7. A support stand comprising a back portion, a first generally U-shaped wire frame having its ends pivotally journaled to a medial portion of said back portion substantially widthwise thereof and adapted to swing from a closed position adjacent said back portion to a position outwardly therefrom, a second generally Ushaped Wire frame having its ends pivotally journaled adjacent an end of said back portion substantially widthwise thereof and adapted to swing from a closed position adjacent said back portion to a position outwardly therefrom, the bight portion of said second U-shaped wire frame being adapted to engage the legs of said first U-shaped wire frame upon outward pivoting of said wire frames to define a support stand for said back portion, the legs of said first U-shaped wire frame overlapping those of said second wire frame when said frames are in such closed positions, said legs of each of said generally U-shaped wire frames converging at their free ends in order to facilitate the overlapping of the legs of said first wire frame with respect to those of said second wire frame and insure a tight snug fit of said wire frames against said back portion in the defined closed positions, and means for releasably latching said first Wire frame to said back portion thereby to contain both wire frames in such closed positions for carrying or storage.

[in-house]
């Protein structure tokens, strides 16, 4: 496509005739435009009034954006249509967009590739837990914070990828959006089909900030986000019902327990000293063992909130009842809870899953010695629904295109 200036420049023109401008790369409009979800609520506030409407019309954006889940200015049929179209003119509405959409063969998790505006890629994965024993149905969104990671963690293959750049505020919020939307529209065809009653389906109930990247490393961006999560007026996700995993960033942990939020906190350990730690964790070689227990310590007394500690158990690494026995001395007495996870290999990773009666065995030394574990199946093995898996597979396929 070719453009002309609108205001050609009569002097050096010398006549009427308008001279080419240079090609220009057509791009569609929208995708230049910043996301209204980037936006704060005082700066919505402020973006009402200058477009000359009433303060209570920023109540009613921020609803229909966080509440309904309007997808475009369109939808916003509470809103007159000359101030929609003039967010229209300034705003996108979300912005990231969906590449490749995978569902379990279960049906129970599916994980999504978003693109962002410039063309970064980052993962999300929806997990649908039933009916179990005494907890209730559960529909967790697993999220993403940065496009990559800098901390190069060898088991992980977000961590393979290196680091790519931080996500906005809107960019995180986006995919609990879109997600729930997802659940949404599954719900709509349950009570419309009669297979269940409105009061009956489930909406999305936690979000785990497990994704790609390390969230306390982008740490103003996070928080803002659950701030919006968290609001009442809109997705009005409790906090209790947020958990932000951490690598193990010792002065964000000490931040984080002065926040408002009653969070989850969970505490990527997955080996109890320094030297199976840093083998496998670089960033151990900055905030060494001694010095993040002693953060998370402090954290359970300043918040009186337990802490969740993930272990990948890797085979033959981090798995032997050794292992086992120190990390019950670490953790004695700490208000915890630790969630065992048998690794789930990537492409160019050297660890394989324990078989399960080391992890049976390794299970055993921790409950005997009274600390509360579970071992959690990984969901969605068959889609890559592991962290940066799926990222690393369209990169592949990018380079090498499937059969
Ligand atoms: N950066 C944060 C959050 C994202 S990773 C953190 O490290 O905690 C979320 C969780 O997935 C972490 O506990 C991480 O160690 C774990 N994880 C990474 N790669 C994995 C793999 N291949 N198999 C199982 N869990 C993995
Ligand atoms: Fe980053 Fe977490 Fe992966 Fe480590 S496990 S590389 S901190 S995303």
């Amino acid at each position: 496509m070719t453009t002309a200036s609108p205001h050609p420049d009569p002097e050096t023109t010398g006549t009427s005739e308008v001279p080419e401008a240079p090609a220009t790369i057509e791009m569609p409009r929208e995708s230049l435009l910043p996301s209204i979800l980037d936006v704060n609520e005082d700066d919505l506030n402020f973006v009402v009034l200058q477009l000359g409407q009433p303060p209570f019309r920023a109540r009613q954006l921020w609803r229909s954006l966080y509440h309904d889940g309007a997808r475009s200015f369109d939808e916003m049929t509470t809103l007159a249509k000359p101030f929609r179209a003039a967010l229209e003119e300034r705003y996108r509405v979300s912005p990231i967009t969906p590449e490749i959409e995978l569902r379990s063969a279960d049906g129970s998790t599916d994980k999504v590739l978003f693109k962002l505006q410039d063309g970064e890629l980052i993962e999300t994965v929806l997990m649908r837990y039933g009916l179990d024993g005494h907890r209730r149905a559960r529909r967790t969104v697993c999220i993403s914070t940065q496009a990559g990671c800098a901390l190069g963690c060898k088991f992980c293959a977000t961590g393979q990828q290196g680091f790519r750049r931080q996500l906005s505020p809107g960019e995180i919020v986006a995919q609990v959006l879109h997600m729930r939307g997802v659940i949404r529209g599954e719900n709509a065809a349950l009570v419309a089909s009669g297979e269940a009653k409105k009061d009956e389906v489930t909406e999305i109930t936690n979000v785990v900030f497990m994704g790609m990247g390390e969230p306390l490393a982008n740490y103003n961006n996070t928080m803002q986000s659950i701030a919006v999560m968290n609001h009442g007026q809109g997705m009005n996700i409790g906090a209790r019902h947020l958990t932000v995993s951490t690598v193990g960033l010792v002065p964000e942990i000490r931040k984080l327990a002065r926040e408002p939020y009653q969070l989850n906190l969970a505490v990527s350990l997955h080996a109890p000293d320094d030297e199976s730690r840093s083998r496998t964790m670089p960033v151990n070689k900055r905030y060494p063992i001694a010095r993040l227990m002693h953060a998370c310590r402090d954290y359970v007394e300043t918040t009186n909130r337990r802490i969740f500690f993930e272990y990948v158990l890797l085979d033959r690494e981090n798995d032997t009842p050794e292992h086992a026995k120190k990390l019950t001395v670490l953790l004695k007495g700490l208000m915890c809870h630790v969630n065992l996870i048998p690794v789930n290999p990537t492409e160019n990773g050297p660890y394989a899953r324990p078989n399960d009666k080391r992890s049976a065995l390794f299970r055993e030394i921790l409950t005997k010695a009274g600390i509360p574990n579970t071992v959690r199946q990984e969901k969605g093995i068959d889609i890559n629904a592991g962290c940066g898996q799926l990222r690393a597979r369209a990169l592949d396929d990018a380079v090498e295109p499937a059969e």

8. A support stand comprising a back portion, a first generally U-shaped wire frame having its ends pivotally journaled to a medial portion of said back portion substantially widthwise thereof and adapted to swing from a closed position adjacent said back portion to a position outwardly therefrom, a second generally U-shaped wire frame having its ends pivotally journaled adjacent an end of said back portion substantially widthwise thereof and 30 adapted to swing from a closed position adjacent said back portion to a position outwardly therefrom, the bight portion of said second U-shaped'wire frame being adapted to engage the legs of said first U-shaped wire frame upon outward pivoting of said wire frames to define a support stand for said back portion, the legs of said first U-shaped wire frame overlapping those of said second wire frame when said frames are in such closed positions, and means for releasably latching said first wire frame to said back portion thereby to contain both wire frames in such closed positions for carrying or storage, said latching means comprising nub portions on said back portions which are adapted to be releasably engaged by the bight portion of said first generally U-shaped wire frame.